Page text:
When NME was duly invited to make their way to Edinburgh to get a first look at Build A Rocket Boy’s mysterious Everywhere, it wasn’t entirely clear what we were going to see.
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I think it’s fair to say the only thing we were expecting was an entirely secret second game, tucked away within Everywhere and designed to function as a showcase of what Everywhere can do, and it’s a heavily narrative-focused experience, a third-person action game jammed full of shooting and driving that wouldn’t look out of place amongst the titles game director Leslie Benzies produced during his tenure at Rockstar.
We don’t actually get to see too much of the shooting or the driving, and instead we were just shown a teaser and allowed to see behind the curtain a little bit at some of the production. MindsEye, we’re told, is something that anyone could have created using Everywhere with the powerful editing tools contained within, but within minutes of our tour it becomes clear that this isn’t strictly the truth: enthusiast game developers will no doubt make some amazing things using Everywhere, but very few have a motion capture stage in their shed or the ability to draft in a series of actors for performances or a composer to create new music.
However, viewed as the idealised representation of what Everywhere can create, it’s hard not to be excited by both MindsEye, which looks like a high fidelity version of the exact type of third-person shooter that used to be so common in console generations gone by and I now find myself constantly screaming out for.
MindsEye is clearly aimed at becoming the thing that demonstrates the sheer power of Everywhere and – if we’re being honest – could be the key to its success. As a result, it’s kind of confusing about why MindsEye is the secondary announcement, the one more thing tacked onto the end of a user-generated content platform like Everywhere that really needs to be able to show what it can do to convince people to invest their time and energy.
As it is, even after looking at some very impressive production pipelines and watching a longer cutscene as your character befriends a weird scientist and tries to get a handle on a mystery that’s still mostly obfuscated for the journalists in the room, it feels like this could just be the main event: something that could galvanise people and get them to try Everywhere for themselves.
Tethered to this is the promise that while your cosmetics and items from within Everywhere can’t make the trip into MindsEye, everything from MindsEye will be able to be used by anyone while editing in Everywhere and playing through the game will deliver unique rewards for players, too.
That’s nearly all we know about it. While the BARB team shied away from discussing Everywhere’s monetising, it’s easy to see that this is the premium part of the experience. You pay for the game, you inadvertently also buy in to the free editor. It makes a lot of sense and depending on the price will probably draw in a lot of people curious to see what Benzies and the team at BARB can come up.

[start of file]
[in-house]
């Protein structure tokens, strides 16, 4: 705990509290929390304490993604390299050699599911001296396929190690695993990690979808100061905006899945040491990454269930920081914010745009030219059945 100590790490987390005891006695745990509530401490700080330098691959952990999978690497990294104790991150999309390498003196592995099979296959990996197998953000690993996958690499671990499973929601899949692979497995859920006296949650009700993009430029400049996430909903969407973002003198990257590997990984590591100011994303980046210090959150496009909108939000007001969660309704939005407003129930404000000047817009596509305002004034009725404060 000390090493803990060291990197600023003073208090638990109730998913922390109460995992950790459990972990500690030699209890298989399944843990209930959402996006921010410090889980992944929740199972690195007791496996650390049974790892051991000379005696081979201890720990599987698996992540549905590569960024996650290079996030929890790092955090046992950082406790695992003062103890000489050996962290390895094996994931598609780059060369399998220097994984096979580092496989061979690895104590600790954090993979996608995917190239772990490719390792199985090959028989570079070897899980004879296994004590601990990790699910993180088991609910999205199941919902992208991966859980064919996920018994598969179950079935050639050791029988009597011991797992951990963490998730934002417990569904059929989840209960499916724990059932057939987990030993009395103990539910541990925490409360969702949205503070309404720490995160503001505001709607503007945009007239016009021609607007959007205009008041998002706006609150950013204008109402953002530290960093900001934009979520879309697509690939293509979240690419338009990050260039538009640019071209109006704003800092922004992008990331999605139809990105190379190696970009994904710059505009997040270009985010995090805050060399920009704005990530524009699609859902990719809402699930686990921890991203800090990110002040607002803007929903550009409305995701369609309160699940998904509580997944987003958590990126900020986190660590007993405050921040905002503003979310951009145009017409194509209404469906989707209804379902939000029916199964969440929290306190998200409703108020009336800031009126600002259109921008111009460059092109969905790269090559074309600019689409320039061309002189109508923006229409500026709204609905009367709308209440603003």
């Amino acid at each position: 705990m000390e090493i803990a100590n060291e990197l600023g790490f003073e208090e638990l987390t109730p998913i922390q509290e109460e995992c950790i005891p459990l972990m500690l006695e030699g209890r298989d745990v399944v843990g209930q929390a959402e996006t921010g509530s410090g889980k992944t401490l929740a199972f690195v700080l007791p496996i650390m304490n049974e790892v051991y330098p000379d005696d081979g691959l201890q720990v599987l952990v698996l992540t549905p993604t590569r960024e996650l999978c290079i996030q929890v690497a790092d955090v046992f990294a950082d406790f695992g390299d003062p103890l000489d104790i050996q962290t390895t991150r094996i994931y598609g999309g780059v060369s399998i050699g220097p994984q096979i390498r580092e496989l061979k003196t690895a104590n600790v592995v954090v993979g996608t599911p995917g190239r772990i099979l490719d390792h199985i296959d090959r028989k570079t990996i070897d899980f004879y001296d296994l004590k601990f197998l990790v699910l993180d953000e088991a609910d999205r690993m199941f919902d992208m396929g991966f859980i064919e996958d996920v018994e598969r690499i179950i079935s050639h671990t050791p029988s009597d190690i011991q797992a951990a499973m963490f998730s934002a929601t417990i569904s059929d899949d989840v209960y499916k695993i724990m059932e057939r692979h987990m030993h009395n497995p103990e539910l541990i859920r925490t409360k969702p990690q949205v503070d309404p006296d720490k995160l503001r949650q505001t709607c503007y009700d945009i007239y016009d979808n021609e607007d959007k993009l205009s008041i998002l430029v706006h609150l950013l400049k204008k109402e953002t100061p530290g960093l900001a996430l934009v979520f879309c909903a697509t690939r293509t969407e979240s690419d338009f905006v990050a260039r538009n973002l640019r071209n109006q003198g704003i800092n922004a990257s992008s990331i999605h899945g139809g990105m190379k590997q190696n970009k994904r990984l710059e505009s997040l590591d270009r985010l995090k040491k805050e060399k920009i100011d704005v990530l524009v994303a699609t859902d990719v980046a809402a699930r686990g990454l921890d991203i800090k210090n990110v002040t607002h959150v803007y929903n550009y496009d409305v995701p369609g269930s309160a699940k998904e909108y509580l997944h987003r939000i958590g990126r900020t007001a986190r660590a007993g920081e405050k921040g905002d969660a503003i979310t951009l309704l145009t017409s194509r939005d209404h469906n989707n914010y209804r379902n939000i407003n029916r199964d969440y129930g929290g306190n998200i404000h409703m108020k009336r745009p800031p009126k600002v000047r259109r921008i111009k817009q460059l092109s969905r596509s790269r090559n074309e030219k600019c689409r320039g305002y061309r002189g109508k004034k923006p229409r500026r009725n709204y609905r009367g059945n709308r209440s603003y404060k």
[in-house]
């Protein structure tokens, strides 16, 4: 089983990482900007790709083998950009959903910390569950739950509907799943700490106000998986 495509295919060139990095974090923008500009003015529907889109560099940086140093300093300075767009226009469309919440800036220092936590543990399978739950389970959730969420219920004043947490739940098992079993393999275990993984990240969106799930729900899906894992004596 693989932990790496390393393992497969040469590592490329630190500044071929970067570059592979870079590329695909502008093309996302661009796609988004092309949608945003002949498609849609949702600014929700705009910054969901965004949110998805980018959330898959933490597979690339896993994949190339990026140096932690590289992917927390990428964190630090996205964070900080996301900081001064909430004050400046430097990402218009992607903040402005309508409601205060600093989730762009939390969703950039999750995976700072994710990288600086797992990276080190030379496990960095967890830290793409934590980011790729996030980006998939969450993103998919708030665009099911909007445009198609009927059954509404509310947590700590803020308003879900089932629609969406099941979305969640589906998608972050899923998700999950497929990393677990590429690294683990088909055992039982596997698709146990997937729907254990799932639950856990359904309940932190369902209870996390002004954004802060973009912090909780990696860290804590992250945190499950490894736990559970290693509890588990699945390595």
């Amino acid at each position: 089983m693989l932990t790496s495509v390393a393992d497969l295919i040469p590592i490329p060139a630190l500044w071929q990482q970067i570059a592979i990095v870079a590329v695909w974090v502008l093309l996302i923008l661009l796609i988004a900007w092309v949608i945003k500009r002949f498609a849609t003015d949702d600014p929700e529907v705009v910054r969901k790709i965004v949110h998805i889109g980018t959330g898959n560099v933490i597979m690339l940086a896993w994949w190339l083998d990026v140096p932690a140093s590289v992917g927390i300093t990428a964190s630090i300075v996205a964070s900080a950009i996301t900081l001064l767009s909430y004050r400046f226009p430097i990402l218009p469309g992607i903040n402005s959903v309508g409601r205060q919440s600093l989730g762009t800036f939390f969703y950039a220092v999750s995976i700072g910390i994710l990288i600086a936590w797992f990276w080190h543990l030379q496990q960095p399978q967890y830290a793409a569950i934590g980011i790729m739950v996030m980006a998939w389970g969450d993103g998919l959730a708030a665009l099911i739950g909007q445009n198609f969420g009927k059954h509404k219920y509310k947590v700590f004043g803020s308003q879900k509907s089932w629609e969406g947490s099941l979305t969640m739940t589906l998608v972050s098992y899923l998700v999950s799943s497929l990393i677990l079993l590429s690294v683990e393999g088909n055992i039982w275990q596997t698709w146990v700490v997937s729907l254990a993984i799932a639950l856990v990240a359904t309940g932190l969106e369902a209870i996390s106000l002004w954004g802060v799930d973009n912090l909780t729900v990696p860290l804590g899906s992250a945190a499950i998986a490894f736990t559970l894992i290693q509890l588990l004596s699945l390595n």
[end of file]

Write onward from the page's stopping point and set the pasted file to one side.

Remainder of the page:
While talking us through the entire Everywhere / MindsEye package, Benzies gleefully explained that while Everywhere was a platform that was being made for the audience, MindsEye was being made for the team at BARB. One for the players, one for the developers.
While there’s no real world on the overall story, Benzies also revealed that BARB is looking to develop several different titles, each of which that will feel distinctly different in terms of setting, time period and place even as they feed into one continual overarching story. Through this lens, perhaps MindsEye fits best as a vignette, a taster of the sort of worlds BARB want to create and a way to drop new content in for Everywhere players who want to design in specific worlds: the near-future sci-fi world of MindsEye will create a framework for players to develop their own areas, but it’s hard not to see new settings that could go for ever more outlandish settings, a AAA experience that drops in fascinating content for the more dedicated Everywhere players to use in now in interesting ways.
Of course, The reason for the jumping around in terms of settings and storylines could actually be a lot simpler: “We don’t want to become a sequel company,” says Benzies during a question and answer session at the end of the studio-based event. Later he hints that there are a bunch of episodes planned already and that they know what they want to do, but Benzies steers away from any specifics.
Although it’s early days, MindsEye feels like the best possible advertisement for Everywhere. Which is what makes it so confusing that the team at BARB seem the least ready to talk about this. Mindseye supposedly has a star composer behind the scenes, but the team aren’t yet ready to discuss who that is, and while there is shooting and driving, it’s impossible to glean any information about the game at this early stage.
Perhaps this lack of information is why in the time since I’ve left the studio I’ve put so much thought into what it might actually look like.